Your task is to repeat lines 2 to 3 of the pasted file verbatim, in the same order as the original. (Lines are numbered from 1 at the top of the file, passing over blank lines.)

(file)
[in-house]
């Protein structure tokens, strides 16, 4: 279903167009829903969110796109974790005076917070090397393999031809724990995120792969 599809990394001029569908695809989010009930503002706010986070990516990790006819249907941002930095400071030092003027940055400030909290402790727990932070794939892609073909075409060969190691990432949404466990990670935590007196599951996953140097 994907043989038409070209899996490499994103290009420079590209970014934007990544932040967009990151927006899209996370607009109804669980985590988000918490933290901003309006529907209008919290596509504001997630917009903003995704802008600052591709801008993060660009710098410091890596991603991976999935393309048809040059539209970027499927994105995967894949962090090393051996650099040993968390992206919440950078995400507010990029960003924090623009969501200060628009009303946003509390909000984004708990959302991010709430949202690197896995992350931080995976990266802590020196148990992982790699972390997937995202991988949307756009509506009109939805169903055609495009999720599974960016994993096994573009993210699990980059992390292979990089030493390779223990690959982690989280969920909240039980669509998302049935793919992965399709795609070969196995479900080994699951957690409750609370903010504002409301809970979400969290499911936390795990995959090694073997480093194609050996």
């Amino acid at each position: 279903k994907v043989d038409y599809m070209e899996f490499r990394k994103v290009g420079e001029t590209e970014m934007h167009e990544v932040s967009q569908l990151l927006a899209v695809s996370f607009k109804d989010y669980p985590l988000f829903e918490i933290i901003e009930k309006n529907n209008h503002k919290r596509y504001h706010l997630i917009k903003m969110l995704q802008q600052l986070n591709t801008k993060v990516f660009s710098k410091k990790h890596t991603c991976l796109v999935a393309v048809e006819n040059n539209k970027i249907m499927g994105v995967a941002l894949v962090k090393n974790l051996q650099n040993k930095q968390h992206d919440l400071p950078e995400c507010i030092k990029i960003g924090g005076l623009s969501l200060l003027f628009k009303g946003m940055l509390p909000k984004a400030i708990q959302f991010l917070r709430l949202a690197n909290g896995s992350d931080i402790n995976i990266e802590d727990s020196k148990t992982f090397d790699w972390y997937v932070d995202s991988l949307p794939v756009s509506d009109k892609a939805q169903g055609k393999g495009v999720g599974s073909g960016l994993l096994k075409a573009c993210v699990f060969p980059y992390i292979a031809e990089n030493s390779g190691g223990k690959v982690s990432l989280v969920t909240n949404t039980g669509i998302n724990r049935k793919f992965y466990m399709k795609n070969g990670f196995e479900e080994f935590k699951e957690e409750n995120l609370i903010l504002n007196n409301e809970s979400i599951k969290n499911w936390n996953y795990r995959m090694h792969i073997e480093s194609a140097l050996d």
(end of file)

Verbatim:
């Protein structure tokens, strides 16, 4: 279903167009829903969110796109974790005076917070090397393999031809724990995120792969 599809990394001029569908695809989010009930503002706010986070990516990790006819249907941002930095400071030092003027940055400030909290402790727990932070794939892609073909075409060969190691990432949404466990990670935590007196599951996953140097 994907043989038409070209899996490499994103290009420079590209970014934007990544932040967009990151927006899209996370607009109804669980985590988000918490933290901003309006529907209008919290596509504001997630917009903003995704802008600052591709801008993060660009710098410091890596991603991976999935393309048809040059539209970027499927994105995967894949962090090393051996650099040993968390992206919440950078995400507010990029960003924090623009969501200060628009009303946003509390909000984004708990959302991010709430949202690197896995992350931080995976990266802590020196148990992982790699972390997937995202991988949307756009509506009109939805169903055609495009999720599974960016994993096994573009993210699990980059992390292979990089030493390779223990690959982690989280969920909240039980669509998302049935793919992965399709795609070969196995479900080994699951957690409750609370903010504002409301809970979400969290499911936390795990995959090694073997480093194609050996």
């Amino acid at each position: 279903k994907v043989d038409y599809m070209e899996f490499r990394k994103v290009g420079e001029t590209e970014m934007h167009e990544v932040s967009q569908l990151l927006a899209v695809s996370f607009k109804d989010y669980p985590l988000f829903e918490i933290i901003e009930k309006n529907n209008h503002k919290r596509y504001h706010l997630i917009k903003m969110l995704q802008q600052l986070n591709t801008k993060v990516f660009s710098k410091k990790h890596t991603c991976l796109v999935a393309v048809e006819n040059n539209k970027i249907m499927g994105v995967a941002l894949v962090k090393n974790l051996q650099n040993k930095q968390h992206d919440l400071p950078e995400c507010i030092k990029i960003g924090g005076l623009s969501l200060l003027f628009k009303g946003m940055l509390p909000k984004a400030i708990q959302f991010l917070r709430l949202a690197n909290g896995s992350d931080i402790n995976i990266e802590d727990s020196k148990t992982f090397d790699w972390y997937v932070d995202s991988l949307p794939v756009s509506d009109k892609a939805q169903g055609k393999g495009v999720g599974s073909g960016l994993l096994k075409a573009c993210v699990f060969p980059y992390i292979a031809e990089n030493s390779g190691g223990k690959v982690s990432l989280v969920t909240n949404t039980g669509i998302n724990r049935k793919f992965y466990m399709k795609n070969g990670f196995e479900e080994f935590k699951e957690e409750n995120l609370i903010l504002n007196n409301e809970s979400i599951k969290n499911w936390n996953y795990r995959m090694h792969i073997e480093s194609a140097l050996d």